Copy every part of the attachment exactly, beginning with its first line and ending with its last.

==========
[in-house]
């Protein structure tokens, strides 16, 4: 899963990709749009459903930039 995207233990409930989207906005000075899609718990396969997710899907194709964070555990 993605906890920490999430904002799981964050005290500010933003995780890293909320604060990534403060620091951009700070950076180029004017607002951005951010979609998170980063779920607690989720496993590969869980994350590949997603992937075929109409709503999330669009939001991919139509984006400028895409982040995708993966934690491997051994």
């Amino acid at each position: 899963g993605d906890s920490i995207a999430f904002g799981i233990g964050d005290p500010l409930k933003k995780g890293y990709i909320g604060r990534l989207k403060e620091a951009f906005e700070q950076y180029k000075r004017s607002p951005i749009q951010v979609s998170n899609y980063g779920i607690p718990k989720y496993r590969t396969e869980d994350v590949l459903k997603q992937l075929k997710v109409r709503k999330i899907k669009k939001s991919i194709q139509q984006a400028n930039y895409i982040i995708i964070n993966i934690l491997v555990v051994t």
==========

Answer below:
[in-house]
């Protein structure tokens, strides 16, 4: 899963990709749009459903930039 995207233990409930989207906005000075899609718990396969997710899907194709964070555990 993605906890920490999430904002799981964050005290500010933003995780890293909320604060990534403060620091951009700070950076180029004017607002951005951010979609998170980063779920607690989720496993590969869980994350590949997603992937075929109409709503999330669009939001991919139509984006400028895409982040995708993966934690491997051994």
């Amino acid at each position: 899963g993605d906890s920490i995207a999430f904002g799981i233990g964050d005290p500010l409930k933003k995780g890293y990709i909320g604060r990534l989207k403060e620091a951009f906005e700070q950076y180029k000075r004017s607002p951005i749009q951010v979609s998170n899609y980063g779920i607690p718990k989720y496993r590969t396969e869980d994350v590949l459903k997603q992937l075929k997710v109409r709503k999330i899907k669009k939001s991919i194709q139509q984006a400028n930039y895409i982040i995708i964070n993966i934690l491997v555990v051994t």